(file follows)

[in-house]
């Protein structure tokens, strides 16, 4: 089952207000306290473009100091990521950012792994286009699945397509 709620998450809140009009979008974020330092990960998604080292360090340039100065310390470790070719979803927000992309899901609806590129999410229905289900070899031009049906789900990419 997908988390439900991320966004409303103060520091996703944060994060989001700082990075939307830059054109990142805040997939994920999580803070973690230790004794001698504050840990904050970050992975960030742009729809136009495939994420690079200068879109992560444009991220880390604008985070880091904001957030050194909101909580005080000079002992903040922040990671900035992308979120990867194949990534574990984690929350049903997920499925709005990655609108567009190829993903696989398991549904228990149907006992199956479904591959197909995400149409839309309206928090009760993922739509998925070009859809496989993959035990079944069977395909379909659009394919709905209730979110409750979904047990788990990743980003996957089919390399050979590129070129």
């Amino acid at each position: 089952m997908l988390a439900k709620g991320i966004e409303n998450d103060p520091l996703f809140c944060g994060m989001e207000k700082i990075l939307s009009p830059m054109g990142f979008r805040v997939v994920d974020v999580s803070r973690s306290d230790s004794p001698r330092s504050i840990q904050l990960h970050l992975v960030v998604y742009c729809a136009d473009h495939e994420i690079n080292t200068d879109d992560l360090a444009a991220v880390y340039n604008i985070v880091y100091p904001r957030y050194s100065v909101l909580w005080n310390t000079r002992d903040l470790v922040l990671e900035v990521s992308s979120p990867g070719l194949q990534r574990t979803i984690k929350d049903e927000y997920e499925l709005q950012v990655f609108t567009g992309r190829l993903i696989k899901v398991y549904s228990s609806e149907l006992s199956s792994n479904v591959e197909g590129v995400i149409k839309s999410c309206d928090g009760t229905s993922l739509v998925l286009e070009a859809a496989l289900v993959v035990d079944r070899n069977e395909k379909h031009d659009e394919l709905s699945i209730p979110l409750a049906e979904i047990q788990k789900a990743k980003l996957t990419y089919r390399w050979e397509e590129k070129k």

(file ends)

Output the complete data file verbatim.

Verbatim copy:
[in-house]
């Protein structure tokens, strides 16, 4: 089952207000306290473009100091990521950012792994286009699945397509 709620998450809140009009979008974020330092990960998604080292360090340039100065310390470790070719979803927000992309899901609806590129999410229905289900070899031009049906789900990419 997908988390439900991320966004409303103060520091996703944060994060989001700082990075939307830059054109990142805040997939994920999580803070973690230790004794001698504050840990904050970050992975960030742009729809136009495939994420690079200068879109992560444009991220880390604008985070880091904001957030050194909101909580005080000079002992903040922040990671900035992308979120990867194949990534574990984690929350049903997920499925709005990655609108567009190829993903696989398991549904228990149907006992199956479904591959197909995400149409839309309206928090009760993922739509998925070009859809496989993959035990079944069977395909379909659009394919709905209730979110409750979904047990788990990743980003996957089919390399050979590129070129």
């Amino acid at each position: 089952m997908l988390a439900k709620g991320i966004e409303n998450d103060p520091l996703f809140c944060g994060m989001e207000k700082i990075l939307s009009p830059m054109g990142f979008r805040v997939v994920d974020v999580s803070r973690s306290d230790s004794p001698r330092s504050i840990q904050l990960h970050l992975v960030v998604y742009c729809a136009d473009h495939e994420i690079n080292t200068d879109d992560l360090a444009a991220v880390y340039n604008i985070v880091y100091p904001r957030y050194s100065v909101l909580w005080n310390t000079r002992d903040l470790v922040l990671e900035v990521s992308s979120p990867g070719l194949q990534r574990t979803i984690k929350d049903e927000y997920e499925l709005q950012v990655f609108t567009g992309r190829l993903i696989k899901v398991y549904s228990s609806e149907l006992s199956s792994n479904v591959e197909g590129v995400i149409k839309s999410c309206d928090g009760t229905s993922l739509v998925l286009e070009a859809a496989l289900v993959v035990d079944r070899n069977e395909k379909h031009d659009e394919l709905s699945i209730p979110l409750a049906e979904i047990q788990k789900a990743k980003l996957t990419y089919r390399w050979e397509e590129k070129k």